If you are unfamiliar with the concept of a “complex” (what are you doing when your coach is briefing the class) it is a series of movements paired together to be completed in succession without taking a break. Typically we see these done with a barbell as there are many barbell movements that ‘connect’ seamlessly from one to another. However, you can perform many complexes with dumbbells, kettlebells and even bodyweight/gymnastics movements.

A good barbell complex has a great way of not only adding strength, power and possibly even size, but also elicits one hell of a cardiovascular response as well. When done right, a barbell complex can be a serious test of your mental toughness. Everyone in the fitness world is pretty familiar with the “Bear complex” but there are literally a million different ways to skin a glute with these. Before we list the actual movements, here are some ground rules when performing the complexes.

  1. Perform all of the reps prescribed at the same movement before moving on.  Example; in the clean complex below- do all 6 RDL’s THEN all 6 Power cleans THEN front squats etc.  
  2. Once you start, you can’t rest or stop until you’ve completed all the reps/movements.
  3. These complexes can be used effectively in 2 ways;
    1. Build up to a max weight for the prescribed reps/movements- guaranteed to make you mentally and physically stronger and fitter.
    2. Go through these movements with lighter weights (35-75 lbs max) as a warmup prior to a heavy lifting session.  I do this all the time when I’m working up to a heavy Olympic lift.  It’s a great way to ensure the body is warm, your CNS is firing and a great way to “grease the groove” of the movement pattern.

Here are 3 to get you started:

Clean Based Complex

Perform 6 reps at each movement:

  • RDL’s (Romanian Deadlifts)
  • Power Cleans
  • Front Squats
  • Push Jerks
  • Back Squats

Notes: make sure you are familiar with how to perform the RDL. This is NOT just a deadlift OR a straight leg deadlift. They are different exercises so do a quick search online if you’re not sure. The power clean MUST be touch and go, no resting on the floor. Push jerks will most likely be the limiter on this one so keep that in mind when you start out.


Snatch Based Complex

Perform 3 reps at each of the following movements:

  • Snatch Grip RDL
  • Hang Snatch High Pulls
  • Hang Power Snatches
  • Behind the Neck Snatch Grip Push Press (BTN SGPP)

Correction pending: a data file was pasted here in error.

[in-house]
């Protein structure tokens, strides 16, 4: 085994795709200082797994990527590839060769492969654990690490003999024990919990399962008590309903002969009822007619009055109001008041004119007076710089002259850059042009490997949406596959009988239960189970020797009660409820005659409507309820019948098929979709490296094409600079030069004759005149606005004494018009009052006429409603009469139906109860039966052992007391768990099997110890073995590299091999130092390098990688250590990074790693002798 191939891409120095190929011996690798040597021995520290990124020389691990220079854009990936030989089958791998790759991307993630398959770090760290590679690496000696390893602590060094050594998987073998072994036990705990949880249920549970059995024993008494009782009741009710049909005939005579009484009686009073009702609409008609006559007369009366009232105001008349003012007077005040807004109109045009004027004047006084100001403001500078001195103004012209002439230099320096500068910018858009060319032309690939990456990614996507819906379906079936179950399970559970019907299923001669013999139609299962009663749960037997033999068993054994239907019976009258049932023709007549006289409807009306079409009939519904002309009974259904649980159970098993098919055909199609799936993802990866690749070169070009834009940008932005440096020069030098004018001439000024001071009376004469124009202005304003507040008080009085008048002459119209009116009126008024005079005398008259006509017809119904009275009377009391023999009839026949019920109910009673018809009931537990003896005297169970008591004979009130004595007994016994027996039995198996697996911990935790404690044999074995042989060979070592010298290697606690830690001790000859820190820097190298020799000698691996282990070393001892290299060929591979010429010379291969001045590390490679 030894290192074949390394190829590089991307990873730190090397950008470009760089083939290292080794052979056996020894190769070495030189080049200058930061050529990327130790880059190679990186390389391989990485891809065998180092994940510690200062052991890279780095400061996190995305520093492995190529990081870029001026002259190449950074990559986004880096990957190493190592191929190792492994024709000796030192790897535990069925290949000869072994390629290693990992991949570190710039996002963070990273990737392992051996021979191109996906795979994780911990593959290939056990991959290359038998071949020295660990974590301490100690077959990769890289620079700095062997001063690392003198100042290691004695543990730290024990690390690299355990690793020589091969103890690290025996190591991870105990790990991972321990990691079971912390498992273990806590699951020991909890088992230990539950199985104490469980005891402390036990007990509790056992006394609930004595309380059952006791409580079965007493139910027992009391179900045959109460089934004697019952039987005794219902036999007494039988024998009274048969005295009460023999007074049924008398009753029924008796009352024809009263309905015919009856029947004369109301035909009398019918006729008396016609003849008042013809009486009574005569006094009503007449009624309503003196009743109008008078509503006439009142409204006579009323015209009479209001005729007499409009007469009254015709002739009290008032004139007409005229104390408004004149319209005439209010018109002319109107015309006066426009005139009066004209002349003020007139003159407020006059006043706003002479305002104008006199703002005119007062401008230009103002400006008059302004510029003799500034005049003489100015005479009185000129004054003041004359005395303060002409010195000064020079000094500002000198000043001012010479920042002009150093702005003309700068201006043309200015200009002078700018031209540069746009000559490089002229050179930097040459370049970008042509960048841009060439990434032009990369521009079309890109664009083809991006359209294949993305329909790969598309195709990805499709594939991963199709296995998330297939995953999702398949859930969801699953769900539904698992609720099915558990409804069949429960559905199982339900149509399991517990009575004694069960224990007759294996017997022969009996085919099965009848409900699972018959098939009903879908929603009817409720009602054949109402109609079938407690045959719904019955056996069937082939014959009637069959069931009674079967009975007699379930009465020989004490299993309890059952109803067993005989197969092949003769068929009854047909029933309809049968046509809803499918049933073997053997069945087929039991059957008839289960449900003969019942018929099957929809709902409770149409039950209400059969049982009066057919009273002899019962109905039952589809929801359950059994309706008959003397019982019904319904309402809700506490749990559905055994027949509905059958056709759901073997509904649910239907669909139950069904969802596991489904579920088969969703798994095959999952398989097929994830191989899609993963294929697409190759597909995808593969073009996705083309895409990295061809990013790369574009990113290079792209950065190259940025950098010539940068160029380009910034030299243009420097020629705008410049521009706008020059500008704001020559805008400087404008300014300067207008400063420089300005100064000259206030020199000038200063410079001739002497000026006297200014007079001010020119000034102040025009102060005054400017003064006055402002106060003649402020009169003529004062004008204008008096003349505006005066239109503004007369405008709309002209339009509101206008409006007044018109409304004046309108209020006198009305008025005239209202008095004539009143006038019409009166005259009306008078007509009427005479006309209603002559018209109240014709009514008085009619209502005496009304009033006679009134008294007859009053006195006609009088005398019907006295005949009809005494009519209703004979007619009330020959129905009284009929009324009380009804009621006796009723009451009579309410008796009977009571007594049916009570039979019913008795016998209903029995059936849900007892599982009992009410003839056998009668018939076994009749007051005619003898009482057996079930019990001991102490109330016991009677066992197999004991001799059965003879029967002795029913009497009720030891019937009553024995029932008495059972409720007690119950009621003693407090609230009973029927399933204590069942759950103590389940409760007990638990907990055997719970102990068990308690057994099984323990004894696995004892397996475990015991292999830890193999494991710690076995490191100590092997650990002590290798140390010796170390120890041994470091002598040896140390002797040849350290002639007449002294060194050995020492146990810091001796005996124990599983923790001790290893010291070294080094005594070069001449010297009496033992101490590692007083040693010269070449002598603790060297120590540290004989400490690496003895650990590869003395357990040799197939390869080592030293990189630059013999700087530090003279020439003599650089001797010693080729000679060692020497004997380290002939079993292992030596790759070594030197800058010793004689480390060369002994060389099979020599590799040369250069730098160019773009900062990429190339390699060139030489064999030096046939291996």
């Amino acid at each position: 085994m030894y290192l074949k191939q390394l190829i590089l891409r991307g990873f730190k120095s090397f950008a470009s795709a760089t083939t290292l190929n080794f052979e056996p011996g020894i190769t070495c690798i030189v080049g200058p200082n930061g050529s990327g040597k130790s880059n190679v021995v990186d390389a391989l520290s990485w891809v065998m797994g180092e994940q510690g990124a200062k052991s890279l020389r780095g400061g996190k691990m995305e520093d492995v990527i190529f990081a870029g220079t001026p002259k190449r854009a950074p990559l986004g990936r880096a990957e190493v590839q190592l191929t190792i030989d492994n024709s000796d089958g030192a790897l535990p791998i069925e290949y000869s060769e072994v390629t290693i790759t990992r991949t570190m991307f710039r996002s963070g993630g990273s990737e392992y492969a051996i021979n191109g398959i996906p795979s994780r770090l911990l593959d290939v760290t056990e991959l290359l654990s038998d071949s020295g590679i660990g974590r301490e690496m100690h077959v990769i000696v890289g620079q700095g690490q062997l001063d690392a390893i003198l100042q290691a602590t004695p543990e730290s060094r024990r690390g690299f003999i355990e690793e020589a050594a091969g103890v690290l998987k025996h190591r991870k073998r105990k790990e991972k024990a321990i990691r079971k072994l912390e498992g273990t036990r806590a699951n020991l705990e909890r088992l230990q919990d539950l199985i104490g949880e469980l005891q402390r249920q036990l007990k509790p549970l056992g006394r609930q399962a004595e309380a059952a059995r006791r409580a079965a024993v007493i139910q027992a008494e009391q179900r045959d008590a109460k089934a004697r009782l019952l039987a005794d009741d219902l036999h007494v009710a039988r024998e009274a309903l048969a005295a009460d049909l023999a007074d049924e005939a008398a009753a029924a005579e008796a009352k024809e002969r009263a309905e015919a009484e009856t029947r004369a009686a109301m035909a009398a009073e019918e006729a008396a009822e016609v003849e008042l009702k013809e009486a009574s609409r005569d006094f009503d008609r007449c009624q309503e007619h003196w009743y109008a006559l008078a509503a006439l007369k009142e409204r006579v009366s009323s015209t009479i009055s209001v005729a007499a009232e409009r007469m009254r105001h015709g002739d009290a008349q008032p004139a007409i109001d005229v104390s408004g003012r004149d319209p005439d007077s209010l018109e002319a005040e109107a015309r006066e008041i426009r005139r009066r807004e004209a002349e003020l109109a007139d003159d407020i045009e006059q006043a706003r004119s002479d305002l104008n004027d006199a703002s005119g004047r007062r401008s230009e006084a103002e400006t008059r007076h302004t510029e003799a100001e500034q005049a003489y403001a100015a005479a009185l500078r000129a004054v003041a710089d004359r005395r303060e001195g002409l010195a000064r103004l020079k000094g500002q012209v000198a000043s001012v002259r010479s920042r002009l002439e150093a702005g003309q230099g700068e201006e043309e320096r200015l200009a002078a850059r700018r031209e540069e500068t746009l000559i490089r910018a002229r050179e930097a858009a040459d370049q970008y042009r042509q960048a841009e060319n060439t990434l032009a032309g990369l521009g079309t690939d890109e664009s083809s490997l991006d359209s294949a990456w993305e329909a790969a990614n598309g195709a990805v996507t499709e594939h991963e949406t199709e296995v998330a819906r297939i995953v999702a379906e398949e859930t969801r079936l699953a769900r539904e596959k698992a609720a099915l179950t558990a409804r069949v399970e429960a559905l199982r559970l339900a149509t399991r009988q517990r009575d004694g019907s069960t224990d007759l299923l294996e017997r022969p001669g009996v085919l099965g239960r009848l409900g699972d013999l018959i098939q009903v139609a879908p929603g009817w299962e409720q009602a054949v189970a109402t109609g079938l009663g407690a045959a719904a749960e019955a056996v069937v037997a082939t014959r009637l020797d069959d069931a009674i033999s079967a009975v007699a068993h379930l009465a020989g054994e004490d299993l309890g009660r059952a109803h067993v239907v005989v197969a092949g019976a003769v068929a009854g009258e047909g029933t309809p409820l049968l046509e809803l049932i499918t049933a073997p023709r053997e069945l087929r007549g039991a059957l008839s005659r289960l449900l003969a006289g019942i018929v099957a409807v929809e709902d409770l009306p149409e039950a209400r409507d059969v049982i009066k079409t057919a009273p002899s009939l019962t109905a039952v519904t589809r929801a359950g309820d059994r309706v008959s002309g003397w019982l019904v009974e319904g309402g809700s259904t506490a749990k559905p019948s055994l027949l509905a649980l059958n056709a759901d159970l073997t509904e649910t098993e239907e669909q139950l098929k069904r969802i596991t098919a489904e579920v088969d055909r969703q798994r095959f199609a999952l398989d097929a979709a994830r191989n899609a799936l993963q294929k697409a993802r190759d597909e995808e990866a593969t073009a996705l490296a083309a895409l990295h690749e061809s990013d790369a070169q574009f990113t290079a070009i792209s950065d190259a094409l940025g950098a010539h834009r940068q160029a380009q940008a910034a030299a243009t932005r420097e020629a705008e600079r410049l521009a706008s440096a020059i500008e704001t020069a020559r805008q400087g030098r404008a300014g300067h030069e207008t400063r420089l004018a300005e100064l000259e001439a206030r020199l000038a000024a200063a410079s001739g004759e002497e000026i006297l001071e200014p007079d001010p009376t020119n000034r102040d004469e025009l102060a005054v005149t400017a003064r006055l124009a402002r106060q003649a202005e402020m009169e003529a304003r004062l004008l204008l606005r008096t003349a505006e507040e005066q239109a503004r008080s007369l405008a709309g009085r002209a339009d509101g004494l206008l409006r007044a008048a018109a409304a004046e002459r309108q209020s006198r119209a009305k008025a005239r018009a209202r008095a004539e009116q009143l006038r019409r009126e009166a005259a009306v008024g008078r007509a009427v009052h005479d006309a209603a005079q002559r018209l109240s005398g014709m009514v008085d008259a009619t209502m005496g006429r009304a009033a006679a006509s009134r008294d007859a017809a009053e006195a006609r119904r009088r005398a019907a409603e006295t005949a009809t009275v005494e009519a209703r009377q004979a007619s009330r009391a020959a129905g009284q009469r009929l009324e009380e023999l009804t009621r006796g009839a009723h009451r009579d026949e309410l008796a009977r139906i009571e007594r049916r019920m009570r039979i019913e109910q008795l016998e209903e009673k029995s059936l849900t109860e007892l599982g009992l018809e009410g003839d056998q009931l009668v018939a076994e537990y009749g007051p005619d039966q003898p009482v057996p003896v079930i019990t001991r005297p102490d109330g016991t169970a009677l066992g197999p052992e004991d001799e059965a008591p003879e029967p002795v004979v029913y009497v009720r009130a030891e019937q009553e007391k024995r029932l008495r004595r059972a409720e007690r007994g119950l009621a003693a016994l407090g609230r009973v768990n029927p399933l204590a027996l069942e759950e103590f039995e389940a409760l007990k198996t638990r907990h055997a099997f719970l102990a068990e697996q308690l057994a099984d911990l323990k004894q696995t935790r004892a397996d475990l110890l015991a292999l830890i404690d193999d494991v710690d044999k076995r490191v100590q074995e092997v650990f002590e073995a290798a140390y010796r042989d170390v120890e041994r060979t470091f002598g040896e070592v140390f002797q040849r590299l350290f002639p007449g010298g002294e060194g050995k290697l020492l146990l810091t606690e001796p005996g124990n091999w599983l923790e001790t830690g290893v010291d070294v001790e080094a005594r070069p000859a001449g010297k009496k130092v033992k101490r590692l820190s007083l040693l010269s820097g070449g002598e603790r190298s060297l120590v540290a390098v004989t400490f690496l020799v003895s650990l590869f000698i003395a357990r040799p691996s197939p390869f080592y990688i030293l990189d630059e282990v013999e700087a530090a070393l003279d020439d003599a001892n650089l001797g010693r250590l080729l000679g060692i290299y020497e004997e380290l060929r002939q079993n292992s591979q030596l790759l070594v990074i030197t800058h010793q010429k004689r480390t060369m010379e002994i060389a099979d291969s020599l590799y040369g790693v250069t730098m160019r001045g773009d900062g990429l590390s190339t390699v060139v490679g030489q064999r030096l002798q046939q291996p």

• Overhead Squats
  • Snatch Balance
  • High Hang (Squat) Snatch

Notes: Use a hook grip. You should always be using it anyways, but you’ll definitely need it here. Start with light weights and slowly build your way up. This is a great complex to use for warming up for some heavy snatch work. 2-3 sets of this with just an empty barbell and you’ll be glistening and ready to hit some big weights.


The Sneaky ASSassin

Perform 10-12 reps at each of the following movements:

  • Good Mornings (GM)
  • 10 second rest/Change bar position
  • Back rack Reverse Lunges (10-12 per leg)

Notes: Do not be fooled by this one. While it may look unASSuming on the serface and surely next to the other 2 complexes it may seem short and easy, but if you do this one right you will develop quite the love/hate relationship with it.

First- again, make sure you know how to properly to a Goodmorning. Research on line. Look for Westside methods or Louie Simmons- home of the world’s strongest powerlifters, those guys know how make a strong glute. During the GM the barbell should be in the low-bar position. You want to go as heavy as possible on this one. Keep good form, hit all your reps, blah blah blah you know the deal.

As you finish your last GM rep, you will rerack the bar just for a second so that you can now switch from a low-bar position to a high-bar position. You’ll then walk it out and go directly into your reverse lunges. You should know how to do a good lunge by now, but in on this one we are really trying to focus on the glutes and posterior chain so make sure you are taking a nice big step back, keeping a vertical shin angle, driving through your heel and trying to keep your torso upright.


Barrett Danz is the owner and founder of CrossFit Big Dane– located in downtown Madison, Wisconsin. He brings experience as a strength and conditioning and power lifting coach prior to starting CrossFit. He has been an athlete and an avid fitness fanatic his whole life and he truly enjoys helping others find new confidence through fitness.

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